If you purchased an eligible EV or installed eligible charging infrastructure in 2023, you will claim the EV or charger credit when you file your 2023 tax return. Beginning January 1, 2024, individual EV purchasers have the option of instead transferring the EV credit to the dealer (see below).

For commercial/nonprofit credits

Check this IRS page to find out how to claim the EV credit. Nonprofits will receive the credit as a direct payment. For-profits can carry forward unused portions of the credit to future years’ tax returns. Commercial/nonprofit credits cannot be transferred to the dealer. 

To claim the credit for installing charging infrastructure, submit Form 8911 when you file your tax return for the year in which you installed the equipment. Nonprofits will receive the credit as a direct payment. For-profits may be able to transfer any unused portion of the charger credit to another business taxpayer.

To determine if your charger is located in an eligible census tract, use the Department of Energy map here or the IRS worksheet and map links here.

Note that your credit may be reduced if the total of tax credits, grants, and forgivable loans that you receive for the project exceeds the project cost.

For individual credits

File Form 8936. Unused tax credits cannot be carried forward to future years’ tax returns.

However, beginning January 1, 2024, you can either claim the credit on your tax return or you can transfer the credit to the dealer who sells you the vehicle, as long as your dealer has registered with the IRS to receive the credit on your behalf.  In other words, you would receive the credit immediately from the dealer (in cash or to satisfy part of the downpayment) instead of waiting to claim the credit until you file your tax return. This also means you get the full amount of the credit regardless of how much tax you owe.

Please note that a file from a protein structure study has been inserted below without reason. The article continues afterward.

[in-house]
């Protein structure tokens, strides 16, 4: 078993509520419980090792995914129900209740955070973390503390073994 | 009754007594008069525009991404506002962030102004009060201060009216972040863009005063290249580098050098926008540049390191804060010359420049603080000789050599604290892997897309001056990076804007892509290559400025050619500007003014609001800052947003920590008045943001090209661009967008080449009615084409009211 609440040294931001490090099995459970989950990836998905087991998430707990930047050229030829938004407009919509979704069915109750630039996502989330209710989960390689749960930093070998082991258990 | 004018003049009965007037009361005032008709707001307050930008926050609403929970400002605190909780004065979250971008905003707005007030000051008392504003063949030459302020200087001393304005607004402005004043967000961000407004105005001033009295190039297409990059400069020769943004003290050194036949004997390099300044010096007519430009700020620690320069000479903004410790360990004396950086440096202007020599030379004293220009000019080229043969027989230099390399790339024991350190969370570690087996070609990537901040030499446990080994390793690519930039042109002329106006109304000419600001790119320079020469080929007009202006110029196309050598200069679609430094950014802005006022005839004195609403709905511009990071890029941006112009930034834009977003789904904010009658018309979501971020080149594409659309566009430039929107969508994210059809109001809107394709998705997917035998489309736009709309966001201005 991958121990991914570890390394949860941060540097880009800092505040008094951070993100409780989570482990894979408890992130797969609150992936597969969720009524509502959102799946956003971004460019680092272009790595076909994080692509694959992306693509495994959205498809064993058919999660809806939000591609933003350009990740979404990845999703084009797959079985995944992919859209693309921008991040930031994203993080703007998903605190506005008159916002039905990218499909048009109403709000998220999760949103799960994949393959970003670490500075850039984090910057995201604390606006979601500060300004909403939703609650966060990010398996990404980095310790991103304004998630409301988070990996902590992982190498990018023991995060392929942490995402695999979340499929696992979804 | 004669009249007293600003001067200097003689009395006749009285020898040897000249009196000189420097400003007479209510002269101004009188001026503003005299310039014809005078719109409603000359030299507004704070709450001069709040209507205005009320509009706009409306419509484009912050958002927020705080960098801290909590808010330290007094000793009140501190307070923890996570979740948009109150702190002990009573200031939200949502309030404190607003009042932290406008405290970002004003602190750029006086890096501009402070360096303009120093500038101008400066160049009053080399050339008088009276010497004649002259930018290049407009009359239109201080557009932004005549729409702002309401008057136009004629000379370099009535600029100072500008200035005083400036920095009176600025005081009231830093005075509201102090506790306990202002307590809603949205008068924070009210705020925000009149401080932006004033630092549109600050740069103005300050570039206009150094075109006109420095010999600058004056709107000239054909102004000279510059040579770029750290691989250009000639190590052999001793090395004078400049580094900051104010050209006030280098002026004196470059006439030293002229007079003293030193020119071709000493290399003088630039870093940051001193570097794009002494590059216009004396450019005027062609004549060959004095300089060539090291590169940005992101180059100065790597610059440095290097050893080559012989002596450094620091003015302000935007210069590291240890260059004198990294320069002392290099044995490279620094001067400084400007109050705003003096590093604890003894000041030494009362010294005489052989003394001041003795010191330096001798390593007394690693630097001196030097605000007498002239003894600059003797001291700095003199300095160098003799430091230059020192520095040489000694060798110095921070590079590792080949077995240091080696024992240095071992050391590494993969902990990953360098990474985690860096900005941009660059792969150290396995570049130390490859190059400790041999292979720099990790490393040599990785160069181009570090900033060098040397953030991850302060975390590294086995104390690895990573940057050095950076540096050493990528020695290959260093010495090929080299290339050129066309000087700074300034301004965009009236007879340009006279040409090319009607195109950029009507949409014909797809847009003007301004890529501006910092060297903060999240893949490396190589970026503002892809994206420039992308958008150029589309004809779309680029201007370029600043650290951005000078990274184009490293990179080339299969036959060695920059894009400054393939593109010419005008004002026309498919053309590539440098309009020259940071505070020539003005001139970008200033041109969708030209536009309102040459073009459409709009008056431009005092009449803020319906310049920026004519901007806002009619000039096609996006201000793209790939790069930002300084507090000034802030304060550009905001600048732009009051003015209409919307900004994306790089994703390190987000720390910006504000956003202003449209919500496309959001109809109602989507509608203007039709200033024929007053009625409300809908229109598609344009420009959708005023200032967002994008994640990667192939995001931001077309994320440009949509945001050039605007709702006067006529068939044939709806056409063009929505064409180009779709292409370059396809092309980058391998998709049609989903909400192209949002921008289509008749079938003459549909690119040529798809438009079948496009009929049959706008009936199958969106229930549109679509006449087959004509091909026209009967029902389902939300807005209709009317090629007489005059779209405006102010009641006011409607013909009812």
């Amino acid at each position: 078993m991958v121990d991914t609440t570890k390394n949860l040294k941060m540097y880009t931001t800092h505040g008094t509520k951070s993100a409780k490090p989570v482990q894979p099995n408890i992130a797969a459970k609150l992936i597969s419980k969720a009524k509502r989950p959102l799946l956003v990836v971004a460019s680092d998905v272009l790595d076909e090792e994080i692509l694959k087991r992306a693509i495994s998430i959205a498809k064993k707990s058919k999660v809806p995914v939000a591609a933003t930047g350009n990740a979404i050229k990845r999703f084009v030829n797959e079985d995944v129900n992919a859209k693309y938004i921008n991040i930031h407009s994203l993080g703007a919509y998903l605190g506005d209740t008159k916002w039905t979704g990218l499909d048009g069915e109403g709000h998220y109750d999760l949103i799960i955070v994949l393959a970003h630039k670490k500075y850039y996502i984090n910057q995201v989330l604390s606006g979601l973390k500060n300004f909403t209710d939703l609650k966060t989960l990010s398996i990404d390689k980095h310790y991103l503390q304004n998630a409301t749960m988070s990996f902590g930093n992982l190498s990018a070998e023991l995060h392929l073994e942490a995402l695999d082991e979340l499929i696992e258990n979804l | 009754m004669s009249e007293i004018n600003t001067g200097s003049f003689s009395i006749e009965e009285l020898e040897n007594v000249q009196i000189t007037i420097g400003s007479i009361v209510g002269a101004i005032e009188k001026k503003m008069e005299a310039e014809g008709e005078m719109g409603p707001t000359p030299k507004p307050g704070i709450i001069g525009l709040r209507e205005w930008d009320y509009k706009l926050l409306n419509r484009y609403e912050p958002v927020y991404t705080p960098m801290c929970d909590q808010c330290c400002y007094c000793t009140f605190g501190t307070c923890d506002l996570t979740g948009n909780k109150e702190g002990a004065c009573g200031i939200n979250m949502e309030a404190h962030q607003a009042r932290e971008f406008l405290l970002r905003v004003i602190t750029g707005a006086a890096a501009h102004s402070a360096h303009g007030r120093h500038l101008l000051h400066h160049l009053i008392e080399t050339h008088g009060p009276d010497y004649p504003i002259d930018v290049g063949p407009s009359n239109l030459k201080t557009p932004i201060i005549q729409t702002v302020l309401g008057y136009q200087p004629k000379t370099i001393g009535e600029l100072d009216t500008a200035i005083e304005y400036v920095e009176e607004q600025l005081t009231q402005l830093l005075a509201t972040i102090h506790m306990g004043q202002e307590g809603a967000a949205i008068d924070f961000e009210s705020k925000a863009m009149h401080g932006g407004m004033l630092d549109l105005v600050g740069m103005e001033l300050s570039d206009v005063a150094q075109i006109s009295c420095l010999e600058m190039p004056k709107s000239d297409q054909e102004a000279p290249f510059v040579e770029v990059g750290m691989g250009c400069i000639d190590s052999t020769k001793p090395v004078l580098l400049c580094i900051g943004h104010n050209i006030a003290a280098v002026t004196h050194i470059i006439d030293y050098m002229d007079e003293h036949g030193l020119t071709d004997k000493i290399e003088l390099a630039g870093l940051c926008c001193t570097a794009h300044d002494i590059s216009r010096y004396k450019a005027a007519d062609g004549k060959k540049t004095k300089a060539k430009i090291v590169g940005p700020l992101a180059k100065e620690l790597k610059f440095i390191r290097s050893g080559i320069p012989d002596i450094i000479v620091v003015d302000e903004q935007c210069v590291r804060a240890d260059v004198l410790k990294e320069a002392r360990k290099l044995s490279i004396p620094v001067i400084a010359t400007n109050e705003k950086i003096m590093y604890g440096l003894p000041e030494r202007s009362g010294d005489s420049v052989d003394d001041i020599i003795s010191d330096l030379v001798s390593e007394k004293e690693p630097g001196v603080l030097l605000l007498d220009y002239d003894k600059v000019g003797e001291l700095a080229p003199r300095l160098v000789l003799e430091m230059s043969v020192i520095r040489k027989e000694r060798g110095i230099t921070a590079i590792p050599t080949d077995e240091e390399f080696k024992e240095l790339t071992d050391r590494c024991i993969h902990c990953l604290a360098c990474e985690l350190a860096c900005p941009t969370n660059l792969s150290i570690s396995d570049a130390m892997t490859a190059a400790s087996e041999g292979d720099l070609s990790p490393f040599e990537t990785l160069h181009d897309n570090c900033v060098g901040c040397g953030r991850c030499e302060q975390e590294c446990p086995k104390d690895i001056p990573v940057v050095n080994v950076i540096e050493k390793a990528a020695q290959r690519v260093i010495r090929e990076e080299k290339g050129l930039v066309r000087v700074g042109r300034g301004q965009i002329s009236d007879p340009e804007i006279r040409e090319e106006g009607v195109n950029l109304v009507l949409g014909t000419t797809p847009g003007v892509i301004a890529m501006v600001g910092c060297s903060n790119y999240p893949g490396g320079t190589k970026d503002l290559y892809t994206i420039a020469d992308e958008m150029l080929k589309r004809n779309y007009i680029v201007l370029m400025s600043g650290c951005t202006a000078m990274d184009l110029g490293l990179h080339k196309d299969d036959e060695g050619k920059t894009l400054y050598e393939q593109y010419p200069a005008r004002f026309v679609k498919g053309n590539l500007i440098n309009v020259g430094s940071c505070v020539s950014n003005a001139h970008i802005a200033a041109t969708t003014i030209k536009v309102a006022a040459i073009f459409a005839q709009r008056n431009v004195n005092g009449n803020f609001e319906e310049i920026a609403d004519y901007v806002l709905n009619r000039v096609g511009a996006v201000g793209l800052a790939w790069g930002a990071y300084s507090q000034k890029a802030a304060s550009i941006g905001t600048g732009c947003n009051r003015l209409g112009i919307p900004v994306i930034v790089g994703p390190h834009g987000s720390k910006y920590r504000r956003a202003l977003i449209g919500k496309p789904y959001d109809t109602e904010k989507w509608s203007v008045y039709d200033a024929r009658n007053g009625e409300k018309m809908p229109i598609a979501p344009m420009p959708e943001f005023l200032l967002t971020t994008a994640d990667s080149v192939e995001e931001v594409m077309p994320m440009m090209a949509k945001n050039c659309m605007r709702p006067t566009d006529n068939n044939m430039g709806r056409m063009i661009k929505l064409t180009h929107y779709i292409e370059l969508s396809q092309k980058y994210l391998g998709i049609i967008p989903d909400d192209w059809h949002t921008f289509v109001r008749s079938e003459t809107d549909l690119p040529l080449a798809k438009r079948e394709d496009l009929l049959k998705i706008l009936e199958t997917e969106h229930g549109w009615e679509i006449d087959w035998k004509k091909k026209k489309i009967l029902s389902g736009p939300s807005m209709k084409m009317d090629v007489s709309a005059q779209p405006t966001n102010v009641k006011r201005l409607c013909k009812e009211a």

If you transfer the credit to your dealer, you must still file Form 8936 to report it.  For more details on transferring your credit to the dealer, see this IRS FAQ page, Topic H, or these even more detailed procedural rules.

To claim the credit for installing charging infrastructure, submit Form 8911 when you file your tax return for the year in which you installed the equipment. To determine if your charger is located in an eligible census tract, use the Department of Energy map here or the IRS worksheet and map links here.

What is the timeline?

These credits are available from now through 2032. Starting January 1, 2024, EV credits for individuals may be received direct from the dealer rather than on your tax return.

What other incentives could I use to help me accomplish my goals?

The EPA’s Clean Heavy Duty Vehicle grant funds replacement of school buses and other municipal/state/nonprofit heavy duty vehicles, as well as chargers, workforce development, and project implementation costs. Deadline to apply: July 25, 2024.

State, local, and Tribal governments can apply for the Charging & Fueling Infrastructure Discretionary Grant to install EV chargers in communities and along transportation corridors.

Duke Energy customers in North and South Carolina who install charging infrastructure may be eligible for a rebate of certain costs incurred to prepare their site for the installation (e.g., new outlets or wiring). Details here for non-residential customers and here for residential. 

Randolph Electric Membership Corporation (NC) has a pilot program offering $500 rebates on Level 2 chargers and other programs to support EV drivers. Learn more.

Cape Hatteras EMC (NC) offers a $100 rebate to customers who install ChargePoint Level 2 chargers. Details here.

Check the Database of State Incentives for Renewables & Efficiency (DSIRE) for additional incentives that may be offered by your state, local government, or utility, as well as important federal, state, and local policies. For questions regarding DSIRE, contact Justin Lindemann (NC Clean Energy Technology Center) at jplindem@ncsu.edu.

Where can I get more information?